Progressives might not be thrilled about it, but President Joe Biden, who will be the oldest American president to seek re-election, is just the kind of candidate that Democrats need to hold onto the White House and to expand their ranks on Capitol Hill in 2024.
That’s the message from Will Marshall, the president of the Washington D.C.-based Progressive Policy Institute, a think-tank that traces its roots to the old Democratic Leadership Council that leaped to prominence during the Clinton era.
As the party gears up for a 2024 re-election campaign that seems destined to be a repeat of the 2020 contest between Biden and former President Donald Trump, Marshall argues that the party needs to come to the middle if it hopes to win back independents and non-college graduate voters who defected to Trump in 2020.
Marshall recently took a few minutes to speak about the 2024 campaign, the issues that motivate voters, and why a message of “radical pragmatism” might just be what the nation needs right now.
Q: First up, for people who don’t know, what is the Progressive Policy Institute? And what do you mean when you talk about “radical pragmatism?”
Marshall: PPI is a center-left think-tank that’s been around for more than 30 years. We earned our spurs under Bill Clinton and started the [Democratic Leadership Council]. We wrote the script for the first term of the Clinton presidency. Today, we’re bigger than ever, and are a force for radical pragmatism. We think the Democratic Party needs to expand and build bigger majorities that can last. That requires a message that is less radically progressive and reaching the voters we’re not reaching. That’s independents and working-class or non-college voters.
Q: That’s a tall order.
A: Around 2000 millennials started to come of age and raise their voices. In this century, Democrats moved well to the left. In fact there is a recent Gallup poll, 63% of white Democrats describe themselves as liberal. The party moved to the left, driven by younger progressives, and people who have blamed Clinton for things that have happened since he left office.
The party has moved to the left. But the problems for Democrats is that the country has not moved to the left. It’s still not a country that has anything like a progressive majority – and Democrats have struggled with that reality. In 2016, the progressive primary — the candidates tried to win the favor of progressive voters.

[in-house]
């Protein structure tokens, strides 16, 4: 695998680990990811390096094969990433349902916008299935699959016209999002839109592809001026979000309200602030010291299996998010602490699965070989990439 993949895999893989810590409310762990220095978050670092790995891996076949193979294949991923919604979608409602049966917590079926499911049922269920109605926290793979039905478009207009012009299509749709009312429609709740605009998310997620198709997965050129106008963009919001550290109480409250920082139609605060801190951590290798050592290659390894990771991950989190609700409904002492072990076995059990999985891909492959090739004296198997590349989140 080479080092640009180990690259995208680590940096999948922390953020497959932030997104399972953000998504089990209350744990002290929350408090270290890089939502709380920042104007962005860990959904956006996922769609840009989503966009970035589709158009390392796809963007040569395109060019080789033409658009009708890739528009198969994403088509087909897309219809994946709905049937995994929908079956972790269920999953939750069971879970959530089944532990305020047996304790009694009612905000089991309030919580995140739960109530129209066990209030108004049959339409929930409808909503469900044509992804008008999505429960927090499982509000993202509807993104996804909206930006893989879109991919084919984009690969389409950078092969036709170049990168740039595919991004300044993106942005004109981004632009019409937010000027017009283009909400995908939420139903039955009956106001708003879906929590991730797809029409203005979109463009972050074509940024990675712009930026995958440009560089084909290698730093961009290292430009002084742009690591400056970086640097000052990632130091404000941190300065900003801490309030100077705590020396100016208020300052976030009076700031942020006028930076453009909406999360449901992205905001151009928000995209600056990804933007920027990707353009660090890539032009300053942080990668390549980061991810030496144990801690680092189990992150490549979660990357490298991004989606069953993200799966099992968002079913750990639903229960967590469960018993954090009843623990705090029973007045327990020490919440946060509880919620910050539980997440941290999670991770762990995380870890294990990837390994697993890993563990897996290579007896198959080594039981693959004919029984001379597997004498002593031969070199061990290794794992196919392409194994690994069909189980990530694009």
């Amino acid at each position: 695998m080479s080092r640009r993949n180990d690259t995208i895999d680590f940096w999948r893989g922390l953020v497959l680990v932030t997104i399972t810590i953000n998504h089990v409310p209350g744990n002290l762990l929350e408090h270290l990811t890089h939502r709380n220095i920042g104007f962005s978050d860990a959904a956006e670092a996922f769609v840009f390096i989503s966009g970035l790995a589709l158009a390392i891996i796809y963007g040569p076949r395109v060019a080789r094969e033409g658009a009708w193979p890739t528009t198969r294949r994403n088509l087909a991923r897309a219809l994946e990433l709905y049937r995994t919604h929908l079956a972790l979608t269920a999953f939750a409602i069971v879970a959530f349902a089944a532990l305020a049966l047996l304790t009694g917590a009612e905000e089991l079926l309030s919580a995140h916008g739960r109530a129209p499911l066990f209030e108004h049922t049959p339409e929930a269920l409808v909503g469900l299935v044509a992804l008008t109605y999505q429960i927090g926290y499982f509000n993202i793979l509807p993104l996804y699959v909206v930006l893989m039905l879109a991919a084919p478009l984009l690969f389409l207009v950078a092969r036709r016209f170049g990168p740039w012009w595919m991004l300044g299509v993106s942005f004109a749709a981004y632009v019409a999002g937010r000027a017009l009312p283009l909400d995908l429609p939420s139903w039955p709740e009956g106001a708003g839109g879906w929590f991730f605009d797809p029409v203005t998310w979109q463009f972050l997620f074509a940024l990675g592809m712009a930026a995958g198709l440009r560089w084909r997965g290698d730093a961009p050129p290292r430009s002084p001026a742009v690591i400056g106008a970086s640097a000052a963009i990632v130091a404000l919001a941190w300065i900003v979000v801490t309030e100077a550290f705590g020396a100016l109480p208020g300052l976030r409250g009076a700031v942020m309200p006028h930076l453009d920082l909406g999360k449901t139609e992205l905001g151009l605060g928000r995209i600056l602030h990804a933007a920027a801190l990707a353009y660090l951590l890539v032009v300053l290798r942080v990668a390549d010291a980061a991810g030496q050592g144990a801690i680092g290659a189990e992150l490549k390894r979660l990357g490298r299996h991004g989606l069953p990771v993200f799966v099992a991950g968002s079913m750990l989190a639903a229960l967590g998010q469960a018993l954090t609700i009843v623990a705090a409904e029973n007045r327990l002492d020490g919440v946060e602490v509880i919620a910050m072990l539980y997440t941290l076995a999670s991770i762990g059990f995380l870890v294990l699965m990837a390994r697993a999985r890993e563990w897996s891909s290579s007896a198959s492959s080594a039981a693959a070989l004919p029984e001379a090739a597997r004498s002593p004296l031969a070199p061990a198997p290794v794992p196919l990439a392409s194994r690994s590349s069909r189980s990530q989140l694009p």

Then along comes Joe Biden [in 2020], and he wins the nomination. As almost always happens — I’ve seen one exception in my lifetime, the Democratic nominee, even though the party has more self-identified liberals, the country is not [more liberal].
Q: But the data shows that young voters are a force in the party — they helped stave off Republican gains in [the 2022] midterms. Issues such as abortion rights really mobilized them.
A: There are a few pro-life Democrats, but it’s not really an issue that splits the party ideologically. The Republicans lost independent voters, because they put up crazy MAGA types, and the aftershocks of the 1/6 inquest – that was a fundamental issue.
Q: And what does all of this signal for 2024?
A: It’s shaping up as a rematch of 2020, but this time with two diminished candidates. It’s also a race that isn’t exciting anyone – at least on the Democratic side. We’ll see declining turnout. That makes me nervous.
Trump has even bigger problems — he’s even less popular than last time. College-educated Republicans have moved against Trump since the Jan. 6 attack and hearings. He has still this hardcore of white, working-class voters, and he made gains among working-class Hispanic voters. Biden is a decent man who saved the country from Trump in 2020.
Q: And what role do you see your group playing in all this?
A: Our closest allies are the Democrats who are running in the swing districts and want to keep the majorities. We have to enlarge the Democratic coalition. In the southern principle of hunting where the ducks are – you have to get independent voters and non-college voters. We’re spotting the Republicans a 25-point lead with that group of voters. Politics is a game of margins. You have to get your [voters] out, but you also have to reduce the other guy’s margins.
We’re in this stalemate, where power ping pongs back and forth between two minority parties. If you think you’ll be back in power in two years, it’s not an incentive to expand the base. It’s just an incentive to mobilize your existing voters. It’s cause for polarization.That’s the question we need to ask ourselves. And groups like ours have the answer.